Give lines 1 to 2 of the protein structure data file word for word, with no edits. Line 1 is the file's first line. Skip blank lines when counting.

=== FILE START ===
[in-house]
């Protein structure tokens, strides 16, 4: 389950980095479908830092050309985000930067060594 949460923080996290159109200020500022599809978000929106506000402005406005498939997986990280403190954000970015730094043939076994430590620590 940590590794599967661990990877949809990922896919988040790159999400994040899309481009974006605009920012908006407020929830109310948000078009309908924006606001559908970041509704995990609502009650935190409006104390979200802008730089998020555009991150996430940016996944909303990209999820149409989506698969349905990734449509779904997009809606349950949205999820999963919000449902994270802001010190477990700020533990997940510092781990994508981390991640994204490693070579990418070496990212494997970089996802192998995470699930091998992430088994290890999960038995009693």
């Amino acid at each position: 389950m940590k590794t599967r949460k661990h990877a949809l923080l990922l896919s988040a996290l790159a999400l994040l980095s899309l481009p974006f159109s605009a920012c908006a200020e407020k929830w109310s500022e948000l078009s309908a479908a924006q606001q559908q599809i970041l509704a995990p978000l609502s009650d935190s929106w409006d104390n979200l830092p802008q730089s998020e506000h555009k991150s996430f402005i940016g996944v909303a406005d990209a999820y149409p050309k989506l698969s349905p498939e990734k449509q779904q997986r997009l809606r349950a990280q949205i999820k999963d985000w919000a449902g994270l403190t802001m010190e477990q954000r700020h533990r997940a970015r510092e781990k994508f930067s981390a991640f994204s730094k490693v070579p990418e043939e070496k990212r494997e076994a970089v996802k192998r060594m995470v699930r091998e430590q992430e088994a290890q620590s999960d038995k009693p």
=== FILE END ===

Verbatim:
[in-house]
């Protein structure tokens, strides 16, 4: 389950980095479908830092050309985000930067060594 949460923080996290159109200020500022599809978000929106506000402005406005498939997986990280403190954000970015730094043939076994430590620590 940590590794599967661990990877949809990922896919988040790159999400994040899309481009974006605009920012908006407020929830109310948000078009309908924006606001559908970041509704995990609502009650935190409006104390979200802008730089998020555009991150996430940016996944909303990209999820149409989506698969349905990734449509779904997009809606349950949205999820999963919000449902994270802001010190477990700020533990997940510092781990994508981390991640994204490693070579990418070496990212494997970089996802192998995470699930091998992430088994290890999960038995009693």